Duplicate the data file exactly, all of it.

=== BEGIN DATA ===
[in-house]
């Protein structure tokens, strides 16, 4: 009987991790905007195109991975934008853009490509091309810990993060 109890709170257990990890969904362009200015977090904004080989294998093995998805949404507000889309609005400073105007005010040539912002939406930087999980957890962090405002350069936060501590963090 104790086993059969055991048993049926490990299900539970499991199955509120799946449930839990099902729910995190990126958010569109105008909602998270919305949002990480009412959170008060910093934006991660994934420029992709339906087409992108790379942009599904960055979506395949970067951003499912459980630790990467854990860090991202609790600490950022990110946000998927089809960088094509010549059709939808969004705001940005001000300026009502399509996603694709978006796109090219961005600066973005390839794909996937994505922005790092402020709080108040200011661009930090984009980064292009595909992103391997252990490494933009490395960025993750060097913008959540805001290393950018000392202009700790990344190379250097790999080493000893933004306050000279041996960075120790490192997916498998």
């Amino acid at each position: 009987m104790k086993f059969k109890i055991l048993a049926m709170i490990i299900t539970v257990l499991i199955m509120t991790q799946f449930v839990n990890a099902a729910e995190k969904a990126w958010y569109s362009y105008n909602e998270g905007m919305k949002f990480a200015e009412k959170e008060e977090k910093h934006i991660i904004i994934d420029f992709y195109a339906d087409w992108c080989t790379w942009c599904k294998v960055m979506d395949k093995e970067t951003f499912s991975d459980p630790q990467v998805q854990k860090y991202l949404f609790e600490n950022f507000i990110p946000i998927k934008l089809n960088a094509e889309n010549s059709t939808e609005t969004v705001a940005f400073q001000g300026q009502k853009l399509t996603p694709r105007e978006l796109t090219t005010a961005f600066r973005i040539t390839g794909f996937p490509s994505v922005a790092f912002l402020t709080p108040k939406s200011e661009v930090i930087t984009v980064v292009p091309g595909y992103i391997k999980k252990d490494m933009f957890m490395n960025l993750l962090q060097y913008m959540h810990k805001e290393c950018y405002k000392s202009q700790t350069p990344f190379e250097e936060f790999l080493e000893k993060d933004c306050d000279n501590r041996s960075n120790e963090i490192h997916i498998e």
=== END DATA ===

[in-house]
């Protein structure tokens, strides 16, 4: 009987991790905007195109991975934008853009490509091309810990993060 109890709170257990990890969904362009200015977090904004080989294998093995998805949404507000889309609005400073105007005010040539912002939406930087999980957890962090405002350069936060501590963090 104790086993059969055991048993049926490990299900539970499991199955509120799946449930839990099902729910995190990126958010569109105008909602998270919305949002990480009412959170008060910093934006991660994934420029992709339906087409992108790379942009599904960055979506395949970067951003499912459980630790990467854990860090991202609790600490950022990110946000998927089809960088094509010549059709939808969004705001940005001000300026009502399509996603694709978006796109090219961005600066973005390839794909996937994505922005790092402020709080108040200011661009930090984009980064292009595909992103391997252990490494933009490395960025993750060097913008959540805001290393950018000392202009700790990344190379250097790999080493000893933004306050000279041996960075120790490192997916498998």
């Amino acid at each position: 009987m104790k086993f059969k109890i055991l048993a049926m709170i490990i299900t539970v257990l499991i199955m509120t991790q799946f449930v839990n990890a099902a729910e995190k969904a990126w958010y569109s362009y105008n909602e998270g905007m919305k949002f990480a200015e009412k959170e008060e977090k910093h934006i991660i904004i994934d420029f992709y195109a339906d087409w992108c080989t790379w942009c599904k294998v960055m979506d395949k093995e970067t951003f499912s991975d459980p630790q990467v998805q854990k860090y991202l949404f609790e600490n950022f507000i990110p946000i998927k934008l089809n960088a094509e889309n010549s059709t939808e609005t969004v705001a940005f400073q001000g300026q009502k853009l399509t996603p694709r105007e978006l796109t090219t005010a961005f600066r973005i040539t390839g794909f996937p490509s994505v922005a790092f912002l402020t709080p108040k939406s200011e661009v930090i930087t984009v980064v292009p091309g595909y992103i391997k999980k252990d490494m933009f957890m490395n960025l993750l962090q060097y913008m959540h810990k805001e290393c950018y405002k000392s202009q700790t350069p990344f190379e250097e936060f790999l080493e000893k993060d933004c306050d000279n501590r041996s960075n120790e963090i490192h997916i498998e």